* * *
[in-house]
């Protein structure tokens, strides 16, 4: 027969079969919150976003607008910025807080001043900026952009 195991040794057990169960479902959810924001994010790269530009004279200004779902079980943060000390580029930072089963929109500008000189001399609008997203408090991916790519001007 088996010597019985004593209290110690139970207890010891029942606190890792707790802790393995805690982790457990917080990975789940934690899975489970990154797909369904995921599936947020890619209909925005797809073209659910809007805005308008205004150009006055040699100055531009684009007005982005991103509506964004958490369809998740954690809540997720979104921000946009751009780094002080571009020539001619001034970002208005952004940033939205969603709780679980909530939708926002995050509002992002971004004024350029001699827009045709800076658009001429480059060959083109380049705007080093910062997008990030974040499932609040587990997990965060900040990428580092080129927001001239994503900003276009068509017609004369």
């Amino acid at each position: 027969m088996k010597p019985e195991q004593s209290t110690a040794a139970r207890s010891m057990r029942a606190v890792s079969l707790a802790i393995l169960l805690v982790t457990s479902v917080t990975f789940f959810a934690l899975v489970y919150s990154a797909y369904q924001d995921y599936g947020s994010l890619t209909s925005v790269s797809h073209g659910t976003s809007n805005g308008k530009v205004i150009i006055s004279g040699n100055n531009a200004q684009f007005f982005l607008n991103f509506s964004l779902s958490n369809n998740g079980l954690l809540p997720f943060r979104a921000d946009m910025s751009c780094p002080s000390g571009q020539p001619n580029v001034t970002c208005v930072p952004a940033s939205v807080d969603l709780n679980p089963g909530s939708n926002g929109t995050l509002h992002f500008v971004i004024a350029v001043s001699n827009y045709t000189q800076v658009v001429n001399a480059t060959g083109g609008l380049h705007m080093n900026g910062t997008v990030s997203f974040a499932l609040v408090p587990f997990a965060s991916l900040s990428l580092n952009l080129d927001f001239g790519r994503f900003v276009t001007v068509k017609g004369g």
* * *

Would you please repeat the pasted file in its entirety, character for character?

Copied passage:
[in-house]
């Protein structure tokens, strides 16, 4: 027969079969919150976003607008910025807080001043900026952009 195991040794057990169960479902959810924001994010790269530009004279200004779902079980943060000390580029930072089963929109500008000189001399609008997203408090991916790519001007 088996010597019985004593209290110690139970207890010891029942606190890792707790802790393995805690982790457990917080990975789940934690899975489970990154797909369904995921599936947020890619209909925005797809073209659910809007805005308008205004150009006055040699100055531009684009007005982005991103509506964004958490369809998740954690809540997720979104921000946009751009780094002080571009020539001619001034970002208005952004940033939205969603709780679980909530939708926002995050509002992002971004004024350029001699827009045709800076658009001429480059060959083109380049705007080093910062997008990030974040499932609040587990997990965060900040990428580092080129927001001239994503900003276009068509017609004369």
């Amino acid at each position: 027969m088996k010597p019985e195991q004593s209290t110690a040794a139970r207890s010891m057990r029942a606190v890792s079969l707790a802790i393995l169960l805690v982790t457990s479902v917080t990975f789940f959810a934690l899975v489970y919150s990154a797909y369904q924001d995921y599936g947020s994010l890619t209909s925005v790269s797809h073209g659910t976003s809007n805005g308008k530009v205004i150009i006055s004279g040699n100055n531009a200004q684009f007005f982005l607008n991103f509506s964004l779902s958490n369809n998740g079980l954690l809540p997720f943060r979104a921000d946009m910025s751009c780094p002080s000390g571009q020539p001619n580029v001034t970002c208005v930072p952004a940033s939205v807080d969603l709780n679980p089963g909530s939708n926002g929109t995050l509002h992002f500008v971004i004024a350029v001043s001699n827009y045709t000189q800076v658009v001429n001399a480059t060959g083109g609008l380049h705007m080093n900026g910062t997008v990030s997203f974040a499932l609040v408090p587990f997990a965060s991916l900040s990428l580092n952009l080129d927001f001239g790519r994503f900003v276009t001007v068509k017609g004369g």